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Amniotic fluid deficiency and congenital abnormalities both influence fluctuating asymmetry in developing limbs of human deceased fetuses.

ten Broek CM, Bots J, Varela-Lasheras I, Bugiani M, Galis F, Van Dongen S - PLoS ONE (2013)

Bottom Line: One aspect that has received relatively little attention in the literature is the consequence of direct mechanical effects on asymmetries.We discovered that both factors contributed significantly to the increase in FA.We, thus, conclude that correcting for the relevant direct factors allowed for a representative test of the association between DI and stress, and confirmed that fetuses form a suitable model system to increase our understanding in patterns of FA and symmetry development.

View Article: PubMed Central - PubMed

Affiliation: Group of Evolutionary Ecology, University of Antwerp, Antwerp, Belgium ; Department of Terrestrial Zoology, Naturalis Biodiversity Center, Leiden, The Netherlands.

ABSTRACT
Fluctuating asymmetry (FA), as an indirect measure of developmental instability (DI), has been intensively studied for associations with stress and fitness. Patterns, however, appear heterogeneous and the underlying causes remain largely unknown. One aspect that has received relatively little attention in the literature is the consequence of direct mechanical effects on asymmetries. The crucial prerequisite for FA to reflect DI is that environmental conditions on both sides should be identical. This condition may be violated during early human development if amniotic fluid volume is deficient, as the resulting mechanical pressures may increase asymmetries. Indeed, we showed that limb bones of deceased human fetuses exhibited increased asymmetry, when there was not sufficient amniotic fluid (and, thus, space) in the uterine cavity. As amniotic fluid deficiency is known to cause substantial asymmetries and abnormal limb development, these subtle asymmetries are probably at least in part caused by the mechanical pressures. On the other hand, deficiencies in amniotic fluid volume are known to be associated with other congenital abnormalities that may disturb DI. More specifically, urogenital abnormalities can directly affect/reduce amniotic fluid volume. We disentangled the direct mechanical effects on FA from the indirect effects of urogenital abnormalities, the latter presumably representing DI. We discovered that both factors contributed significantly to the increase in FA. However, the direct mechanical effect of uterine pressure, albeit statistically significant, appeared less important than the effects of urogenital abnormalities, with an effect size only two-third as large. We, thus, conclude that correcting for the relevant direct factors allowed for a representative test of the association between DI and stress, and confirmed that fetuses form a suitable model system to increase our understanding in patterns of FA and symmetry development.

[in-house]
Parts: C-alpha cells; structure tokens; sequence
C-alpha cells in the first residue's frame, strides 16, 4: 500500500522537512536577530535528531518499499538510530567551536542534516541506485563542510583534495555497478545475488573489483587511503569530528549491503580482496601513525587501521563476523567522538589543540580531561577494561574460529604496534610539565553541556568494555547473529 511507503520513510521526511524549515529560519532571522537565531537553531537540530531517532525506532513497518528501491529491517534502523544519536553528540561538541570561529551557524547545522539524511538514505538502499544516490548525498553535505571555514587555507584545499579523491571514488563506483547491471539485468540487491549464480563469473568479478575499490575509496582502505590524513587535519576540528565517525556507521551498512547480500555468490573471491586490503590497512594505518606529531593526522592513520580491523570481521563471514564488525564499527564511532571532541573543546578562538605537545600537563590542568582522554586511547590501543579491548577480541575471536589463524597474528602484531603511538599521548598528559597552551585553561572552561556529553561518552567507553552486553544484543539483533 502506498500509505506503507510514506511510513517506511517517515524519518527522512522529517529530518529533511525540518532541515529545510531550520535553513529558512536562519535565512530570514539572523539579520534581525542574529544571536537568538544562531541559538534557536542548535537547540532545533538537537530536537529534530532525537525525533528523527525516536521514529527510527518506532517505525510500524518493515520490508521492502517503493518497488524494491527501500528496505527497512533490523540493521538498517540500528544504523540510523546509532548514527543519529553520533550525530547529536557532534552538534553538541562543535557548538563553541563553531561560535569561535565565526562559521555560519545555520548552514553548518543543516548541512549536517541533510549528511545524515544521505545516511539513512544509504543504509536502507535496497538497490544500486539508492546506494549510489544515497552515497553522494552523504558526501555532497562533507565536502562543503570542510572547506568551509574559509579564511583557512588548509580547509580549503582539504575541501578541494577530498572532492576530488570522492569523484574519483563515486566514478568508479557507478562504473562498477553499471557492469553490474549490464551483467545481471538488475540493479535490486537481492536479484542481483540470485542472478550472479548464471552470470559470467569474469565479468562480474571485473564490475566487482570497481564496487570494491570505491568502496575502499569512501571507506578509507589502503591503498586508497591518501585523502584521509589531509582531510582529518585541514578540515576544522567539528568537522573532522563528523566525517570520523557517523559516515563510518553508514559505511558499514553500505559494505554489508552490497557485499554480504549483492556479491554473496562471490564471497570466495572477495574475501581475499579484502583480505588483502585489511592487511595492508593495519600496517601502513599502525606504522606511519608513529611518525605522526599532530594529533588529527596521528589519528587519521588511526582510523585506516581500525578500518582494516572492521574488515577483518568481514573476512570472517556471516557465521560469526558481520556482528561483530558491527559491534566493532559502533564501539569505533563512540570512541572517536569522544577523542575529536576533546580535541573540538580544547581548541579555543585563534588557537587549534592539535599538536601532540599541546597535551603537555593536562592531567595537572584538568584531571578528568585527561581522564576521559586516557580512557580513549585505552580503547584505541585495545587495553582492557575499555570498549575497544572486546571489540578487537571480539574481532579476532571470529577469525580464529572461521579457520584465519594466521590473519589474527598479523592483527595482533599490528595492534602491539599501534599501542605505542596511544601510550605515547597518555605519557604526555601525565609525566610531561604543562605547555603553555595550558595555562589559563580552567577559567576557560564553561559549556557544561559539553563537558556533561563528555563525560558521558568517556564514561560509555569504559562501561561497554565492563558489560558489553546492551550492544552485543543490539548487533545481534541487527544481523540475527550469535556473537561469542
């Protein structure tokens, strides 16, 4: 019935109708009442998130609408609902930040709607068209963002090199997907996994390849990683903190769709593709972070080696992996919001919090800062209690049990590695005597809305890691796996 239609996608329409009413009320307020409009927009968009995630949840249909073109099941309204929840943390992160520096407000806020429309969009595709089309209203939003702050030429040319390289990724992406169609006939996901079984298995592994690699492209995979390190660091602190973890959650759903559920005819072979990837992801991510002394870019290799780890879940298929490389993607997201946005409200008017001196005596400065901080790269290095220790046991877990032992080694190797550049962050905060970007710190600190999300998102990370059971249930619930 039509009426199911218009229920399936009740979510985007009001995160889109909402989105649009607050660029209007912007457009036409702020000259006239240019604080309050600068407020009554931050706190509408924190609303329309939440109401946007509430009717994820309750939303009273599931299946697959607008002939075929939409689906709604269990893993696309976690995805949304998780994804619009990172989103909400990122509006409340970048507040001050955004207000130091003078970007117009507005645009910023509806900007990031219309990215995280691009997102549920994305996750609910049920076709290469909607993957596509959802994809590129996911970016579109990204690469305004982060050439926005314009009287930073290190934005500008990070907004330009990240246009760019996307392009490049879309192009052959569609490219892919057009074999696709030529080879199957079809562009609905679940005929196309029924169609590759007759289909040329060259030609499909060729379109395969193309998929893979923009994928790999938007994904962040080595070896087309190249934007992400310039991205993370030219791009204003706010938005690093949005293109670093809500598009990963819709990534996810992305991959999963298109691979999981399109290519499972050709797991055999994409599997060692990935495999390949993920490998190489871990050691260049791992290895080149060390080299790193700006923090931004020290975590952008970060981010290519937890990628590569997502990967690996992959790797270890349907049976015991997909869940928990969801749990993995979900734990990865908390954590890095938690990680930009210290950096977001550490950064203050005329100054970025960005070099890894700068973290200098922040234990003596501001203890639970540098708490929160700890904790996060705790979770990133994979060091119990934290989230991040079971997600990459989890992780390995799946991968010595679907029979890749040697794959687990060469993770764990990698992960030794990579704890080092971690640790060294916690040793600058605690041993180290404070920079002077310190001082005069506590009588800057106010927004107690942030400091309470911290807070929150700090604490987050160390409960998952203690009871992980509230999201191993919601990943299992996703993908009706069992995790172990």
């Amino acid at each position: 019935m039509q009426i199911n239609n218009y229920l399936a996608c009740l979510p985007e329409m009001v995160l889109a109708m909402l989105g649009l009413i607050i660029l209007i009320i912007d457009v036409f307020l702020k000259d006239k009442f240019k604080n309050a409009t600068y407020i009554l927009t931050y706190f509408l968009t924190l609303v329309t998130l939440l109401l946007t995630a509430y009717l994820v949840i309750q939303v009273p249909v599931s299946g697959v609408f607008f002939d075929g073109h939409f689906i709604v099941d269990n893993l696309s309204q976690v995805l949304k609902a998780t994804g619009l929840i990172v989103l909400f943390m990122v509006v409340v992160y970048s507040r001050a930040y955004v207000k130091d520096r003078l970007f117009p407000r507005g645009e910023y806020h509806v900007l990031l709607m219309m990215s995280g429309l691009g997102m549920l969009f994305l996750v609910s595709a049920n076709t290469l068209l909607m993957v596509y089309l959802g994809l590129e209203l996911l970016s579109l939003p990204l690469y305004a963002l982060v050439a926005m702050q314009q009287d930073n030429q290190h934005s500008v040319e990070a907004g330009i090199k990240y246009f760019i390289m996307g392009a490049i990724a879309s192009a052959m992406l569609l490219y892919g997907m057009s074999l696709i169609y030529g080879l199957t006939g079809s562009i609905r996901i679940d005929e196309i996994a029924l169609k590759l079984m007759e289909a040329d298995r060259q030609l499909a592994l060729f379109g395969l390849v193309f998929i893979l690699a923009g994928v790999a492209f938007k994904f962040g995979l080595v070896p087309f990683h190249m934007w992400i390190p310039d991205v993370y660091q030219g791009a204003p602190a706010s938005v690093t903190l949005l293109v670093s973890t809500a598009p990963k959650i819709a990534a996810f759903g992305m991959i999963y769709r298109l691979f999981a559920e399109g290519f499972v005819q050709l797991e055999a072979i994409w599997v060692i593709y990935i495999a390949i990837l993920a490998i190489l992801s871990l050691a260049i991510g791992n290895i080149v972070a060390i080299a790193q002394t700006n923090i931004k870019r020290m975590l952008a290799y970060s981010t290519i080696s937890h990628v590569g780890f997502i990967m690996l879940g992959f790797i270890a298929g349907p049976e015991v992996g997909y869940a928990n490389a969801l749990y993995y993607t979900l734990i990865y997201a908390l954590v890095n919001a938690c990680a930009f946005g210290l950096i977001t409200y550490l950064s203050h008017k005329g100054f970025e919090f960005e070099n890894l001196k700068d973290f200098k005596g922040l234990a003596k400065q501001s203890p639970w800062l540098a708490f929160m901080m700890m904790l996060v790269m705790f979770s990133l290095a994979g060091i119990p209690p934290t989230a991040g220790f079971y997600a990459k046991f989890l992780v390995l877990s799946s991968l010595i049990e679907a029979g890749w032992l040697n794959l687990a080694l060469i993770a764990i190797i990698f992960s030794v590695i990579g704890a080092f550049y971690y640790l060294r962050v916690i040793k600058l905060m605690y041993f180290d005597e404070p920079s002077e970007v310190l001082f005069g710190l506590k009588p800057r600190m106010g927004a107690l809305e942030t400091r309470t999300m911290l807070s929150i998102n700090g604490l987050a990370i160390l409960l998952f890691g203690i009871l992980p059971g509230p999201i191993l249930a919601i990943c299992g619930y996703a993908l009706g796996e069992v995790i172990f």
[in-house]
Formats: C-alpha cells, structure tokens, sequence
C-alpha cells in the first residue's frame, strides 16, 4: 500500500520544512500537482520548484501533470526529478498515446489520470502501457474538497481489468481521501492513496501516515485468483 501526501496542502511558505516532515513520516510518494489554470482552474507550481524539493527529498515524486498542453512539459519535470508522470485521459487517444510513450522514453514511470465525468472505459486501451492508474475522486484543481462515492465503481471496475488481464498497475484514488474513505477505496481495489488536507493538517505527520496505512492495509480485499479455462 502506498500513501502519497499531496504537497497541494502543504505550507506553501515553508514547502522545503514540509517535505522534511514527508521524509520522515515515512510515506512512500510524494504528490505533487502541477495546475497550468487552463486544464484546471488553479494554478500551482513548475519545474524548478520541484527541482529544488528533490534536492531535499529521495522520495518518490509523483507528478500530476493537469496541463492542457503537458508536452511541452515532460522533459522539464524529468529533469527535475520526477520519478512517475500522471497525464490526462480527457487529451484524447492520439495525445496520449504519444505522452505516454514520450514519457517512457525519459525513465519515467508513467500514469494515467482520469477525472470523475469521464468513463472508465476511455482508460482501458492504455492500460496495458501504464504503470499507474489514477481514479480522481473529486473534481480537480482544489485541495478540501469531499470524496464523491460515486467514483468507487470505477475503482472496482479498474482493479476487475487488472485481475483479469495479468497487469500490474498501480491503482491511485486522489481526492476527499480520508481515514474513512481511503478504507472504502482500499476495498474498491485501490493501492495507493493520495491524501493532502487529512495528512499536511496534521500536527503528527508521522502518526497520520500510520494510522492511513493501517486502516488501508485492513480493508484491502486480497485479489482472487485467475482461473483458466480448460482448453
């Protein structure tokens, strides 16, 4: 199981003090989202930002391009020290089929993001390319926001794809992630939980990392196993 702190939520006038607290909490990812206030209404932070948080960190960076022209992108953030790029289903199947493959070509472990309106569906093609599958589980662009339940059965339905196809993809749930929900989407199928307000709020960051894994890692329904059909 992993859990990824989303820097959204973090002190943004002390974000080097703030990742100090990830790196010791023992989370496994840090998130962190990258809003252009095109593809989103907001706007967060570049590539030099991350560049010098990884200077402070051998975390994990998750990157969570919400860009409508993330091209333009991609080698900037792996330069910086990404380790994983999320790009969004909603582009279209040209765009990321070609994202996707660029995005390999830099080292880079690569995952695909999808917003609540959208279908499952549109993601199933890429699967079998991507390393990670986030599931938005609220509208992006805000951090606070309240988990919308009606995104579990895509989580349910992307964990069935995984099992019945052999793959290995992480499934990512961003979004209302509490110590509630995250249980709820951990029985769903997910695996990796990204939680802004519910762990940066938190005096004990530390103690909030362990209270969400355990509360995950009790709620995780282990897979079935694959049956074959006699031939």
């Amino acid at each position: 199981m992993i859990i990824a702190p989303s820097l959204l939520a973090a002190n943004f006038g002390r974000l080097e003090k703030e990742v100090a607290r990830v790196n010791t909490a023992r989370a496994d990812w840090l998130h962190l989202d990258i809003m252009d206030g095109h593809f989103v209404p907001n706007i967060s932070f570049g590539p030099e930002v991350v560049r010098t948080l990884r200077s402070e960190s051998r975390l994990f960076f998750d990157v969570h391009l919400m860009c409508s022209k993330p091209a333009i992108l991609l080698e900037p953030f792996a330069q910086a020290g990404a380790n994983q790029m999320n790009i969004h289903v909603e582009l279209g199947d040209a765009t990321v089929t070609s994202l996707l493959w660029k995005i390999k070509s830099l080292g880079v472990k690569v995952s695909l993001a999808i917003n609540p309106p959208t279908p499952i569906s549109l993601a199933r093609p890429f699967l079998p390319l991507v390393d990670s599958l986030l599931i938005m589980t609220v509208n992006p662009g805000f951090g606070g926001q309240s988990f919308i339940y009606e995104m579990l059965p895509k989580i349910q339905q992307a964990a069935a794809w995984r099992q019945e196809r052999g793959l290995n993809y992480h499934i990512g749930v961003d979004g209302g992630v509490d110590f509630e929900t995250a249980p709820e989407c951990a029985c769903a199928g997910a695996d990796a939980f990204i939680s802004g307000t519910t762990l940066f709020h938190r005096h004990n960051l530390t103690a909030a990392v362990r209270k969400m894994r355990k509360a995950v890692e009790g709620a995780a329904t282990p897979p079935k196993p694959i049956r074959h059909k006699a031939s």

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Correspondence analysis between different congenital abnormalities and amniotic fluid volumes.The correspondence analysis visualizes the contingency between the different types of congenital abnormalities and amniotic fluid volumes. The closer groups are located to each other, the stronger the correlation between the groups is. The horizontal-axis accounts for 70.7% of the variation and the vertical-axis for 19.9%. The significance of relationships between types of amniotic fluid volumes and congenital abnormalities is calculated using chi-squared tests. Oligohydramnios (OH) and anhydramnios (AH) associate significantly with urogenital defects (UG) and polyhydramnion (PH) with muscular system malformations (MUS), but not significantly after bonferroni adjustment. Normal amniotic fluid volumes associate with nervous system defects, but not significantly after bonferroni adjustment. No associations are found between cardiovascular defects (CV), skeletal defects (SK), craniofacial defects (CF), limb development abnormalities (LD), digestive system defects (DS), and ventral body wall defects (VBW) and the different types of amniotic fluid volume.